ARMs, for example, aren’t for people planning to stay put for a long time. For them, it’s still better to lock in a fixed rate while interest still is at near- historic lows. The average rate on a 30-year fixed mortgage was 4.29 percent last week, according to government-sponsored mortgage giant Freddie Mac.
“It’s still a phenomenal rate,” said Paul Miller, a senior loan officer at JMJ Financial, a mortgage banking firm in Aliso Viejo, Calif. “I’m not putting a lot of my borrowers into ARMs right now, because 30-year money is cheap. … Rates have nowhere to go but up.”
The California Association of Realtors, for example, forecast that interest on 30-year, fixed-rate mortgages will rise to 5.3 percent in 2014, up one percentage point.
Brokers say that adjustable mortgage users tend to be savvier and more willing to tolerate risk. In general, ARMs also are more common on “jumbo” loans, or loans for more than $625,500, where the rate difference is even greater. Unlike smaller loans, jumbos can’t be sold to the government-backed Fannie Mae and Freddie Mac.
“It’s totally up to the attitude of the client,” said Paul Scheper, a division manager for Greenlight Loans in Irvine, Calif.
Today’s ARMs are a far cry from the exotic, high-risk loans of the housing bubble, brokers say. In many cases, homeowners received loans with artificially low “teaser” rates that eventually adjusted to payments they couldn’t remotely afford.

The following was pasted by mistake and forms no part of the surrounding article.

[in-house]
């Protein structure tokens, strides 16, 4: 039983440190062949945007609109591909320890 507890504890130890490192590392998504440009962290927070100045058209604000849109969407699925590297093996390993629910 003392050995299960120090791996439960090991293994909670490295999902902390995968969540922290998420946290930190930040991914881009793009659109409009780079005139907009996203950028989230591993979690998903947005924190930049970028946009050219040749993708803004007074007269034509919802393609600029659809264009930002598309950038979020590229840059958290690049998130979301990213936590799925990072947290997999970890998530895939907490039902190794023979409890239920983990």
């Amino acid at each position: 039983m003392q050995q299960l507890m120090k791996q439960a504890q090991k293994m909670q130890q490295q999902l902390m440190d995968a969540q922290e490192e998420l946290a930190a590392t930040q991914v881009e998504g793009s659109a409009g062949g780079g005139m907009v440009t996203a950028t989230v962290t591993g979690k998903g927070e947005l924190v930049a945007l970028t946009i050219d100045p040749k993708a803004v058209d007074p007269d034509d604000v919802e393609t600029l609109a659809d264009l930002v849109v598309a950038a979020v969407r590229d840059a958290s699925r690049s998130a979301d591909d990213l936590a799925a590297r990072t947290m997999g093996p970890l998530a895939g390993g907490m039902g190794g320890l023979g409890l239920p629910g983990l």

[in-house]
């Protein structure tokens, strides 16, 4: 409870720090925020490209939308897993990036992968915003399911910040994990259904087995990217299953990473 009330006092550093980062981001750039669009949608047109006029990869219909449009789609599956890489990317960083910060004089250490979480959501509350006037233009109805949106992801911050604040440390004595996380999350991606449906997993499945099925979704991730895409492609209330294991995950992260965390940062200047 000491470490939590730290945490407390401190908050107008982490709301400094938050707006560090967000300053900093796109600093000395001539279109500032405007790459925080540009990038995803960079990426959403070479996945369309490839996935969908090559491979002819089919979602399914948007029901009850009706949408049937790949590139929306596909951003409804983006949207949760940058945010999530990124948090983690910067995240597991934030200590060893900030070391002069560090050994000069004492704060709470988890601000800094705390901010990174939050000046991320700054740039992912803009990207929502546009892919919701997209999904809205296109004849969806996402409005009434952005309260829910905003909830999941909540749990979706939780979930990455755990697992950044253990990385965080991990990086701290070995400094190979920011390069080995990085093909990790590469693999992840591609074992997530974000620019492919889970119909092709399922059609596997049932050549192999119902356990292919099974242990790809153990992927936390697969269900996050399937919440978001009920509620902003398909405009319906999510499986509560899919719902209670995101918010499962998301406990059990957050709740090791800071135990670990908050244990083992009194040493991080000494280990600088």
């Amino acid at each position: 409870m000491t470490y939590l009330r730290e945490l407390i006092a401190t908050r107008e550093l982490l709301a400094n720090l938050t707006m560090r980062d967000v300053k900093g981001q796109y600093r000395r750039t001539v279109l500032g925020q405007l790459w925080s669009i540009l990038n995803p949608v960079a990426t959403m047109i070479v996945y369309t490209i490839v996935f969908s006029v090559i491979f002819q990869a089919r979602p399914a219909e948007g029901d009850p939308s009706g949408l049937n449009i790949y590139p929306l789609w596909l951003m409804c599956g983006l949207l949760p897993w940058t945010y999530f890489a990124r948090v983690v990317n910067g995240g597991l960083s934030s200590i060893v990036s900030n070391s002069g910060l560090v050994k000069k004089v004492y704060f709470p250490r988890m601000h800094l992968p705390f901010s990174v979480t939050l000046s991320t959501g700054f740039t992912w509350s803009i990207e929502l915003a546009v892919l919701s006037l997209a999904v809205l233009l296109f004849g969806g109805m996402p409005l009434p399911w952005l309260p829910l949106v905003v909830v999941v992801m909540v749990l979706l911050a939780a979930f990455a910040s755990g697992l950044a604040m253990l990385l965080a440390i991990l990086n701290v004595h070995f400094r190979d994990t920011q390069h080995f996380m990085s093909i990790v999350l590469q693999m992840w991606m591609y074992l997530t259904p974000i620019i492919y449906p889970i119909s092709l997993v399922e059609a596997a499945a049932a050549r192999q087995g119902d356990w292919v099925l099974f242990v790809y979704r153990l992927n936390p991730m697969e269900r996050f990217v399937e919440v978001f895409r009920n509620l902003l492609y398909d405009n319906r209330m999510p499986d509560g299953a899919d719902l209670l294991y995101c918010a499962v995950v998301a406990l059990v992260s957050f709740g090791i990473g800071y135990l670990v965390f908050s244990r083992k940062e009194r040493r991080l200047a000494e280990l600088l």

Owners expected rising home prices to bail them out of those loans before payments adjusted upward. But when home prices stopped climbing, the market collapsed, pushing millions of homes into foreclosure.
Today’s ARMs don’t include “teaser rates,” and have more stringent requirements – such as minimum down payments and high credit scores. Even-tougher lending standards take effect in January.
In addition, the most common ARM today is a hybrid that combines features of both fixed and variable-rate loans, Scheper said. Loan rates remain fixed for a set period – five, seven or 10 years – then adjust once a year after that. Such loans also have a cap on yearly increases, plus an overall lifetime cap.
But when rates go up, so do payments.
Adjustable mortgages may make sense for borrowers planning to sell a home within five to 10 years, for those who can afford higher payments or for young professionals expecting to see their income grow, brokers said.
“For some, it’s worth saving an extra $100 per month for five years – a $6,000 savings- to play the dice,” Scheper said. “The rate is lower, the payment is lower, which makes things easier on the wallet.”
Savings are greater for pricier homes.